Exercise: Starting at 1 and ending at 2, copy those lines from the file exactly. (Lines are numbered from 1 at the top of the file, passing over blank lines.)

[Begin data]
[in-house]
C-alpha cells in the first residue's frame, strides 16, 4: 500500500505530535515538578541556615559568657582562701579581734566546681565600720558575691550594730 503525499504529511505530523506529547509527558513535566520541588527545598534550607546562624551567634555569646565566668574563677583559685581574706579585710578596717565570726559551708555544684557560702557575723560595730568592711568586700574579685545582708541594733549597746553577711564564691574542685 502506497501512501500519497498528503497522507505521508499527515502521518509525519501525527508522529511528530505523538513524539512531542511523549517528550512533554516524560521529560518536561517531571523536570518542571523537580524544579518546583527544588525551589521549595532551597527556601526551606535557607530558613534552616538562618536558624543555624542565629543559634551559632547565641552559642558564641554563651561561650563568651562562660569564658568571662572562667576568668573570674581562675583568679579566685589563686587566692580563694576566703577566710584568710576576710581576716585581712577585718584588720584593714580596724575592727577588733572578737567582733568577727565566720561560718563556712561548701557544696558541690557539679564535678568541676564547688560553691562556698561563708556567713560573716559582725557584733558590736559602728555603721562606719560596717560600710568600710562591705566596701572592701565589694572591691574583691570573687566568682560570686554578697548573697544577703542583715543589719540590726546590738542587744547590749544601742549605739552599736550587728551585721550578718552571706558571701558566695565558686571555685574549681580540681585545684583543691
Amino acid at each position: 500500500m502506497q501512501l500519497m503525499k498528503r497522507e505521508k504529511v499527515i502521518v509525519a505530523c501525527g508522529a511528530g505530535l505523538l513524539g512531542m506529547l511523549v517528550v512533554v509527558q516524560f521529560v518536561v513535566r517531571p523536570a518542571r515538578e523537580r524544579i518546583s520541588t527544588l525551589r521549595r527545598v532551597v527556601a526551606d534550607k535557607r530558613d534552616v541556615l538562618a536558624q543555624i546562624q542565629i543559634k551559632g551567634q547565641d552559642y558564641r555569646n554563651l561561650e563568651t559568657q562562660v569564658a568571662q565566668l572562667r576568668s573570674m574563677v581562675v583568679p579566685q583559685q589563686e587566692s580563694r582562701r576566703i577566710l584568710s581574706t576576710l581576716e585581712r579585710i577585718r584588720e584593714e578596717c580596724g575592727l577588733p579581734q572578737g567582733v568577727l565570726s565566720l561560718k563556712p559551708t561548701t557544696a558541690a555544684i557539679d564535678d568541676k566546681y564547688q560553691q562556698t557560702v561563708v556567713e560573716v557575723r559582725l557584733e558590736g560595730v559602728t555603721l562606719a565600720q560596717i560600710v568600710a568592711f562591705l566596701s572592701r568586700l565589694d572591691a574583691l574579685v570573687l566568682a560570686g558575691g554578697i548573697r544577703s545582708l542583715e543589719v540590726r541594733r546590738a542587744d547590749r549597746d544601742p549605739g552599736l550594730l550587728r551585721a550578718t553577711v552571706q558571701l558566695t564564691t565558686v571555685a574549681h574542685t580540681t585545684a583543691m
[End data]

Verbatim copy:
[in-house]
C-alpha cells in the first residue's frame, strides 16, 4: 500500500505530535515538578541556615559568657582562701579581734566546681565600720558575691550594730 503525499504529511505530523506529547509527558513535566520541588527545598534550607546562624551567634555569646565566668574563677583559685581574706579585710578596717565570726559551708555544684557560702557575723560595730568592711568586700574579685545582708541594733549597746553577711564564691574542685 502506497501512501500519497498528503497522507505521508499527515502521518509525519501525527508522529511528530505523538513524539512531542511523549517528550512533554516524560521529560518536561517531571523536570518542571523537580524544579518546583527544588525551589521549595532551597527556601526551606535557607530558613534552616538562618536558624543555624542565629543559634551559632547565641552559642558564641554563651561561650563568651562562660569564658568571662572562667576568668573570674581562675583568679579566685589563686587566692580563694576566703577566710584568710576576710581576716585581712577585718584588720584593714580596724575592727577588733572578737567582733568577727565566720561560718563556712561548701557544696558541690557539679564535678568541676564547688560553691562556698561563708556567713560573716559582725557584733558590736559602728555603721562606719560596717560600710568600710562591705566596701572592701565589694572591691574583691570573687566568682560570686554578697548573697544577703542583715543589719540590726546590738542587744547590749544601742549605739552599736550587728551585721550578718552571706558571701558566695565558686571555685574549681580540681585545684583543691